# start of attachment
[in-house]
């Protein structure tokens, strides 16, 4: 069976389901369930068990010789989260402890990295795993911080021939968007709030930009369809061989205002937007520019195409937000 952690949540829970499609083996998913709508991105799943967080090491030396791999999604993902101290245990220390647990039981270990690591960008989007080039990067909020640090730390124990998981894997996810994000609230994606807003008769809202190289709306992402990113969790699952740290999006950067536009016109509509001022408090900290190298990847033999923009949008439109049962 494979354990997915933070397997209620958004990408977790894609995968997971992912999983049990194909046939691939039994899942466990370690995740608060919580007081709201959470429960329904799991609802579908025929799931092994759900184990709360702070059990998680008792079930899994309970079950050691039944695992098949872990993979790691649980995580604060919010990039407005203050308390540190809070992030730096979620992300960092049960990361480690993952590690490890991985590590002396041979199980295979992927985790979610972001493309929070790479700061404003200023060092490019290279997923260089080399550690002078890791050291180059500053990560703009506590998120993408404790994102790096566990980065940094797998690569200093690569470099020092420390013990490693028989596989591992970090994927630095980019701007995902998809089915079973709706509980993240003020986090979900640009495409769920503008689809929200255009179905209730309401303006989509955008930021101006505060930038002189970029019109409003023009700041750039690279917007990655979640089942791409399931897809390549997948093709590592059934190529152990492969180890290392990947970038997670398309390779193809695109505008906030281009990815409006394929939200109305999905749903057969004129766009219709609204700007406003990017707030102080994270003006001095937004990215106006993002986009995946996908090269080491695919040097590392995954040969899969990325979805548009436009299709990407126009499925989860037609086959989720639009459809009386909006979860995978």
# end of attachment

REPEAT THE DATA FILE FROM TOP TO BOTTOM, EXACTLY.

[in-house]
């Protein structure tokens, strides 16, 4: 069976389901369930068990010789989260402890990295795993911080021939968007709030930009369809061989205002937007520019195409937000 952690949540829970499609083996998913709508991105799943967080090491030396791999999604993902101290245990220390647990039981270990690591960008989007080039990067909020640090730390124990998981894997996810994000609230994606807003008769809202190289709306992402990113969790699952740290999006950067536009016109509509001022408090900290190298990847033999923009949008439109049962 494979354990997915933070397997209620958004990408977790894609995968997971992912999983049990194909046939691939039994899942466990370690995740608060919580007081709201959470429960329904799991609802579908025929799931092994759900184990709360702070059990998680008792079930899994309970079950050691039944695992098949872990993979790691649980995580604060919010990039407005203050308390540190809070992030730096979620992300960092049960990361480690993952590690490890991985590590002396041979199980295979992927985790979610972001493309929070790479700061404003200023060092490019290279997923260089080399550690002078890791050291180059500053990560703009506590998120993408404790994102790096566990980065940094797998690569200093690569470099020092420390013990490693028989596989591992970090994927630095980019701007995902998809089915079973709706509980993240003020986090979900640009495409769920503008689809929200255009179905209730309401303006989509955008930021101006505060930038002189970029019109409003023009700041750039690279917007990655979640089942791409399931897809390549997948093709590592059934190529152990492969180890290392990947970038997670398309390779193809695109505008906030281009990815409006394929939200109305999905749903057969004129766009219709609204700007406003990017707030102080994270003006001095937004990215106006993002986009995946996908090269080491695919040097590392995954040969899969990325979805548009436009299709990407126009499925989860037609086959989720639009459809009386909006979860995978």